Stubbs has felt the sting of racism too many times

Stubbs has felt the sting of racism too many times
Dave Mast

Pastor Don Stubbs shared from the heart during a recent meeting hosted by The Neighborhood in Berlin. Stubbs spoke passionately about a number of times where racism has invaded his life.


On Friday, June 19 in Berlin during the “Remember: Lest We Forget” vigil of prayer and reflection designed to celebrate sameness and unity along with a recognition that racism exists, even in a faith-based community, Don Stubbs poured out his heart and soul in front of the 200 or so people in attendance.

Listening to Stubbs’ story was heart-wrenching for many in attendance as he laid out several stories about how he experienced racism simply because of the color of his skin.

An African-American pastor of a predominantly white church who also heads up Off the Wall Ministries in Tuscarawas County, Stubbs delivered his firsthand experience with racism through plenty of emotion in the grassy area next to Comfort Suites in Berlin, an event that was sponsored by The Neighborhood, a grassroots organization that began in Holmes County.

As a black man of faith, Stubbs spoke about his trials and tribulations and said faith and prayer are critical to healing a nation of racism.

Stubbs first faced racism at the age of 7 when he was invited to swim in a friend’s pool. He overheard his friend asking his mother for permission to bring an African-American boy to their home. He said at that age the concept doesn’t exactly hit home.

“I went home later and asked my mom why,” Stubbs said. “She explained to me what racism is and what it does.”

Stubbs said he buried that until 16 years later when he was working as a probation officer. He had taken five young Black men with him to a Cleveland Indians game, and on the way home they stopped at a fast-food restaurant. The group went in to order and were greeted by a white patrol officer.

The officer approached Stubbs and asked him if they were going to get their food to go. Stubbs said no, they wanted to sit and chat about the night’s events.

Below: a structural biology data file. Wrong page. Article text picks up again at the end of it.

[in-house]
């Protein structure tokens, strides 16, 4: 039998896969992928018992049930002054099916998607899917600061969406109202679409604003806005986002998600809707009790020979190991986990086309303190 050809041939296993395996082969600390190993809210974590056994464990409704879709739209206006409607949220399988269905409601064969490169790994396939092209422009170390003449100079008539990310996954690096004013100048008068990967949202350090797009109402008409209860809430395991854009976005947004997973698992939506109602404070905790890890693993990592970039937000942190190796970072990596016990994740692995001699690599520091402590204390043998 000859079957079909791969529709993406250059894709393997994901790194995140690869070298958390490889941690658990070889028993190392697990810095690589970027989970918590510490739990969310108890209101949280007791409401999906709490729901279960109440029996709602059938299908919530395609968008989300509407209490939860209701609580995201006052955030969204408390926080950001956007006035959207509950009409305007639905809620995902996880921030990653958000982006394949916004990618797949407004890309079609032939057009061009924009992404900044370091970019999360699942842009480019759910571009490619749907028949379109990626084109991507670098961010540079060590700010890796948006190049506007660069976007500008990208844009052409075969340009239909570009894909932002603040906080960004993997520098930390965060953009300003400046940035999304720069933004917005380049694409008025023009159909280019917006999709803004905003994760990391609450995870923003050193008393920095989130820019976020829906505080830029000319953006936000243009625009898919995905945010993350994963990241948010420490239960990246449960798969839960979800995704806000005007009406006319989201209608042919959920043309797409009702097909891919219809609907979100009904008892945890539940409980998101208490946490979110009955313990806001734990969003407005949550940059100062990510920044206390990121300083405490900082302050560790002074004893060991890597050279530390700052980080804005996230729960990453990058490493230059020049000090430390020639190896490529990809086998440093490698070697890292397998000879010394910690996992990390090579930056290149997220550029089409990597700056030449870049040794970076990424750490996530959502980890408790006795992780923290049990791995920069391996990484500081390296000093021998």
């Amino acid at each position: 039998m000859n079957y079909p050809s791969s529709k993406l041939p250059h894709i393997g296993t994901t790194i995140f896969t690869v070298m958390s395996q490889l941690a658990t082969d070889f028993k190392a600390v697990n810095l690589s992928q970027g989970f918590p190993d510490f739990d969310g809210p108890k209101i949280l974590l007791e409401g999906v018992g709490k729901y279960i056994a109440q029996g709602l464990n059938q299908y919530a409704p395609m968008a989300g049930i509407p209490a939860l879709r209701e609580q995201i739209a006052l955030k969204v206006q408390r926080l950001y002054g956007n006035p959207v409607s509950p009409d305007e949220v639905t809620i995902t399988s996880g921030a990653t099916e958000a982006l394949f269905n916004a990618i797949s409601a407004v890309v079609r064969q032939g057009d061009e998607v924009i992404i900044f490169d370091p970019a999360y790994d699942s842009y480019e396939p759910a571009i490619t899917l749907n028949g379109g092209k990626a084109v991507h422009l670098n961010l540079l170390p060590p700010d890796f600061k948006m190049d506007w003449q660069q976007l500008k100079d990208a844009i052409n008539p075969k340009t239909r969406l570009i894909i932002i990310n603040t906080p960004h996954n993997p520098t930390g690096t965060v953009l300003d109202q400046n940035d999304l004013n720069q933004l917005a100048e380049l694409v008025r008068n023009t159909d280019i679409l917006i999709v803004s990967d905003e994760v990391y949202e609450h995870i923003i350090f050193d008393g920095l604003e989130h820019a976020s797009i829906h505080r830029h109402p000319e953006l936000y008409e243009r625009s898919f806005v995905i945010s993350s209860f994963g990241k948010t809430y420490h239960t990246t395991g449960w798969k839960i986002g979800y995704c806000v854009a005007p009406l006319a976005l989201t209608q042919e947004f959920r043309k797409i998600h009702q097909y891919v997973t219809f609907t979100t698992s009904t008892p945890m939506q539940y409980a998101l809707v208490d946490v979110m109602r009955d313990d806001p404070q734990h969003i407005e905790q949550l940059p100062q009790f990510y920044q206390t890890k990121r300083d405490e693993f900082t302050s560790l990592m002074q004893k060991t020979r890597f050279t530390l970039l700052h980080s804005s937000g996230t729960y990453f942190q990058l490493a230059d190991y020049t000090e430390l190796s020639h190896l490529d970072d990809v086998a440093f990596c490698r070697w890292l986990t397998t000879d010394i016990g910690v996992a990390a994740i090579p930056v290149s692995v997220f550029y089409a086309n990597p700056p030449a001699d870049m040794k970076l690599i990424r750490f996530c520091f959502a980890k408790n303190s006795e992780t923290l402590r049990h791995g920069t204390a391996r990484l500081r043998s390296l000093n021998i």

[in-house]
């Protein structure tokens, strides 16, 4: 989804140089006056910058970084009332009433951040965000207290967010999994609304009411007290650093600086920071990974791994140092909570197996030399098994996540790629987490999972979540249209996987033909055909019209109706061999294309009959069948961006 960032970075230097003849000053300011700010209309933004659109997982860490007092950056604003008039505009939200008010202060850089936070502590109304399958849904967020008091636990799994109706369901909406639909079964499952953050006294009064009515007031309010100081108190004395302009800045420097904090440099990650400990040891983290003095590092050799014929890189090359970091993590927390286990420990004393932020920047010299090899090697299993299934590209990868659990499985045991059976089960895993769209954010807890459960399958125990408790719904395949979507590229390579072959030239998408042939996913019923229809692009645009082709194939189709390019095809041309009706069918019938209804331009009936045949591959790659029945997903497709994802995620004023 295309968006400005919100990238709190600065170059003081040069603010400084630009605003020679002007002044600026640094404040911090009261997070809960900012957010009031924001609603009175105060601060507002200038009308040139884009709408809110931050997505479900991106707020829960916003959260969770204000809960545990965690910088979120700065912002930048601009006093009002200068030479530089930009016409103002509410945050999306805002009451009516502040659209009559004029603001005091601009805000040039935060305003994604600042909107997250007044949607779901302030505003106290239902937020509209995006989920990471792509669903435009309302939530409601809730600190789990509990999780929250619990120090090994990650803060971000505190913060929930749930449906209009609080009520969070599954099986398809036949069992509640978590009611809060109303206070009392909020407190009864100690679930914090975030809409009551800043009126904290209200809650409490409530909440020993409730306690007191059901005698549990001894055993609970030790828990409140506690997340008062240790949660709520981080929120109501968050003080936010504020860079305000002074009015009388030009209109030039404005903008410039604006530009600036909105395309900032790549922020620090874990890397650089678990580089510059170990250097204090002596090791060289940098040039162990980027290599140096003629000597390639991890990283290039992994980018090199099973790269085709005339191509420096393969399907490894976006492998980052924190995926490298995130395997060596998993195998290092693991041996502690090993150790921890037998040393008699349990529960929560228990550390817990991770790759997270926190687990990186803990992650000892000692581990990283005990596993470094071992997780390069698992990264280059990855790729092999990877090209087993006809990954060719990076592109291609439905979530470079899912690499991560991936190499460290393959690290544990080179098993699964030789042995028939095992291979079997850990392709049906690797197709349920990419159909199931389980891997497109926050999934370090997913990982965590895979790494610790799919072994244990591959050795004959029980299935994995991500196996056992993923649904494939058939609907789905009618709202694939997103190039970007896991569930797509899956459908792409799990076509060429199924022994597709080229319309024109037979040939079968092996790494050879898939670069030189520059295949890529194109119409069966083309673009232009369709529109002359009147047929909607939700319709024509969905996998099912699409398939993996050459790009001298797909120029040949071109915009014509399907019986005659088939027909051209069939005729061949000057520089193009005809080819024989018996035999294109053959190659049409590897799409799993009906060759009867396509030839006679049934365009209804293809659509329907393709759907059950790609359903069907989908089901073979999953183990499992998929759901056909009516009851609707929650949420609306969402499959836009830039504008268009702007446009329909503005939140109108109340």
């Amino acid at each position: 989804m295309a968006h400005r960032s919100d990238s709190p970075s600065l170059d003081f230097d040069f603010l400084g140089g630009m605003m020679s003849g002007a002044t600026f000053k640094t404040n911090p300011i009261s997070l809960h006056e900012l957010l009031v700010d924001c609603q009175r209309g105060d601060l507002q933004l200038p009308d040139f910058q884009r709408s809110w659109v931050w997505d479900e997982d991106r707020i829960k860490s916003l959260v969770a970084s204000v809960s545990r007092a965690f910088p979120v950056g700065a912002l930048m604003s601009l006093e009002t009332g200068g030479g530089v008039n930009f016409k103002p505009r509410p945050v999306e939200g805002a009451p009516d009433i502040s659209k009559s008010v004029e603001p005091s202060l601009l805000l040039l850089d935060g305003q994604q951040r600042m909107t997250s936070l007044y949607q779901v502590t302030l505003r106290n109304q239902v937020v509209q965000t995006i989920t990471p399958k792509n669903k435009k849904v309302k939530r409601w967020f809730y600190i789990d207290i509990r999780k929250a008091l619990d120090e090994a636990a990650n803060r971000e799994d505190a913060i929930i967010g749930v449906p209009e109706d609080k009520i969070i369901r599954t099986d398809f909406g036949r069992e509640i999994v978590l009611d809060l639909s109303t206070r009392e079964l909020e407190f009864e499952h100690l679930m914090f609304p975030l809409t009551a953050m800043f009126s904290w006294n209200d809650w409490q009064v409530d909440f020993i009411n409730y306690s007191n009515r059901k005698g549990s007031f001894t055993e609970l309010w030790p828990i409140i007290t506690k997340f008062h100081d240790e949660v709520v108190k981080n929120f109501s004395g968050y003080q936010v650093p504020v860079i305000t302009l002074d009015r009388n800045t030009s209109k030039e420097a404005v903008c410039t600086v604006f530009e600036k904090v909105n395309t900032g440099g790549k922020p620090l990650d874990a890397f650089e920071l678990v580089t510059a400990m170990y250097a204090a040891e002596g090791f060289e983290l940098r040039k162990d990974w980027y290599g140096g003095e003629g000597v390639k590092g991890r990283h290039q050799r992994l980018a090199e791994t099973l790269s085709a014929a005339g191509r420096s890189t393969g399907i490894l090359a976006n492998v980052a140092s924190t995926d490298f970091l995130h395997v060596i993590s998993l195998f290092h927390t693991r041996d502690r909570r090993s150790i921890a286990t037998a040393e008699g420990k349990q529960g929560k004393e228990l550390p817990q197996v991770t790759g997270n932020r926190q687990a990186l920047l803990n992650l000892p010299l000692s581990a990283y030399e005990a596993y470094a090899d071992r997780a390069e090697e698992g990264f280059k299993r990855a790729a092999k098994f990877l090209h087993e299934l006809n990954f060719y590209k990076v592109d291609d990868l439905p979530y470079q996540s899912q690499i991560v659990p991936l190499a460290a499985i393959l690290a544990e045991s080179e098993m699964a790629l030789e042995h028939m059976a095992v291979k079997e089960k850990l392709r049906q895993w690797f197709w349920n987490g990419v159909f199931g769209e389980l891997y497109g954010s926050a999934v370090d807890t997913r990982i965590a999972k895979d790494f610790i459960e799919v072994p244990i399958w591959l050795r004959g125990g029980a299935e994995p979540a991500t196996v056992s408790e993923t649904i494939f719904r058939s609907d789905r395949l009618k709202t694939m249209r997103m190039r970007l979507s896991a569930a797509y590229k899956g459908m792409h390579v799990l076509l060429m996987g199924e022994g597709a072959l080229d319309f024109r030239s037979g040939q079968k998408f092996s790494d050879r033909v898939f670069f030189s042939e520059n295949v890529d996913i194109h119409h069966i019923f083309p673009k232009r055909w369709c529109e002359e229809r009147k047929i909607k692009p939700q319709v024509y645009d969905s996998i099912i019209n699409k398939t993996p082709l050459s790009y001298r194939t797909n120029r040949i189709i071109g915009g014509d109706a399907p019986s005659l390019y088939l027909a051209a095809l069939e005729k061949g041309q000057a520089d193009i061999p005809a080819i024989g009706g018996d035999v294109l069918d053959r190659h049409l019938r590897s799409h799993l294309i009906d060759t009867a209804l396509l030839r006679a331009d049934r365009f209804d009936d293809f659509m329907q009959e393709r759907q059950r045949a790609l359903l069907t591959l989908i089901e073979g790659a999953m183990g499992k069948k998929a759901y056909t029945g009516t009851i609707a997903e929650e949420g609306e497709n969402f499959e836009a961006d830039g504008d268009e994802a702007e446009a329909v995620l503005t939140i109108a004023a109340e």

The officer became more aggressive as the conversation went along, and eventually things turned ugly.

“He said, ‘Boy, you will get that to go,’” Stubbs said. “I said no. I was thrown to the ground, handcuffed and arrested. I can tell you countless more times I have faced this."

Stubbs discussed his intentions. “I’m not saying this to point a finger. I want you to know what racism does to you in your heart,” he said. “What it does to you is different. People wonder why I dread it when I see lights in my rearview mirror on a dark road when I’m by myself. There is a dread that starts to come over you. You don’t know if and when you’re going to get the one bad one. That is sometimes how we feel. You’re not sure if you should stand up for yourself. I’m not saying all people’s lives don’t matter. I am saying when you’ve been oppressed and when you’ve been beaten down, if someone doesn’t speak for you, your voice will never be heard. That is what Black Lives Matter is about. Finally, someone is speaking up.”

Stubbs eluded to Dr. Martin Luther King, Jr.’s death as a rallying point, much like the recent death of George Floyd. “Oftentimes, it takes someone dying to get someone’s attention,” he said.

Stubbs then went to scripture to draw it all together, referencing Micah 6:8, where it speaks about what it takes to love unconditionally, to love mercy and justice, and to walk humbly with the Lord.

Even when Stubbs moved to Dover to pastor his church, he faced racism, having been in the area for a very short time.

“This has been my life. My skin color often speaks before anything else,” Stubbs said. “I want you to hear what it feels like sometimes to be an African-American. As a little boy I didn’t do anything. I’m a probation officer. I get arrested because I said these five young men deserve to sit down and eat.”

Stubbs closed by challenging the church to get involved and to speak up for all people, to take a stand alongside all brothers and sisters.

“Who is going to speak if the church doesn’t love justice,” Stubbs said. “But to do justice is different than loving it. Silence is complicity. You can’t be silent when you know there is a problem. We have to listen differently. If you just listen with your head and not your heart, you’ll never understand it, what it means to be a Black American. If we listen to our hearts and to what the Lord tells us, this will be a transformative movement, but we have to love mercy and we have to walk humbly with our Lord.”

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